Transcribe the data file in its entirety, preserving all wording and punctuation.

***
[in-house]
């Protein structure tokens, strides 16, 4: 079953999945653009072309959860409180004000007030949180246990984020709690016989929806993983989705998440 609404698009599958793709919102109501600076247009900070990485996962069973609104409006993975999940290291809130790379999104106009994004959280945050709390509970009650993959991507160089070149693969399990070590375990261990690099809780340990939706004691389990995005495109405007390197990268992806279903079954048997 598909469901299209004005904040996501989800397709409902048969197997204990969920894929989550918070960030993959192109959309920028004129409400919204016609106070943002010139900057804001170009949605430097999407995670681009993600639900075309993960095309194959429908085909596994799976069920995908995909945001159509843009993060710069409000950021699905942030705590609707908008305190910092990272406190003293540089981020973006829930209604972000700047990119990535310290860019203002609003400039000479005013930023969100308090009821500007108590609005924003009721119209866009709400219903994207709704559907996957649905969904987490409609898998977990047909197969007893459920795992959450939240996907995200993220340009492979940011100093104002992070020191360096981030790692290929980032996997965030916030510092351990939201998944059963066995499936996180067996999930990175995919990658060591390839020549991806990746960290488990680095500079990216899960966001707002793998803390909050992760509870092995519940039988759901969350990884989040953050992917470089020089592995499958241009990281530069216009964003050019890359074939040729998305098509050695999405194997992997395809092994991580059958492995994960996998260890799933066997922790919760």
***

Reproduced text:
[in-house]
């Protein structure tokens, strides 16, 4: 079953999945653009072309959860409180004000007030949180246990984020709690016989929806993983989705998440 609404698009599958793709919102109501600076247009900070990485996962069973609104409006993975999940290291809130790379999104106009994004959280945050709390509970009650993959991507160089070149693969399990070590375990261990690099809780340990939706004691389990995005495109405007390197990268992806279903079954048997 598909469901299209004005904040996501989800397709409902048969197997204990969920894929989550918070960030993959192109959309920028004129409400919204016609106070943002010139900057804001170009949605430097999407995670681009993600639900075309993960095309194959429908085909596994799976069920995908995909945001159509843009993060710069409000950021699905942030705590609707908008305190910092990272406190003293540089981020973006829930209604972000700047990119990535310290860019203002609003400039000479005013930023969100308090009821500007108590609005924003009721119209866009709400219903994207709704559907996957649905969904987490409609898998977990047909197969007893459920795992959450939240996907995200993220340009492979940011100093104002992070020191360096981030790692290929980032996997965030916030510092351990939201998944059963066995499936996180067996999930990175995919990658060591390839020549991806990746960290488990680095500079990216899960966001707002793998803390909050992760509870092995519940039988759901969350990884989040953050992917470089020089592995499958241009990281530069216009964003050019890359074939040729998305098509050695999405194997992997395809092994991580059958492995994960996998260890799933066997922790919760």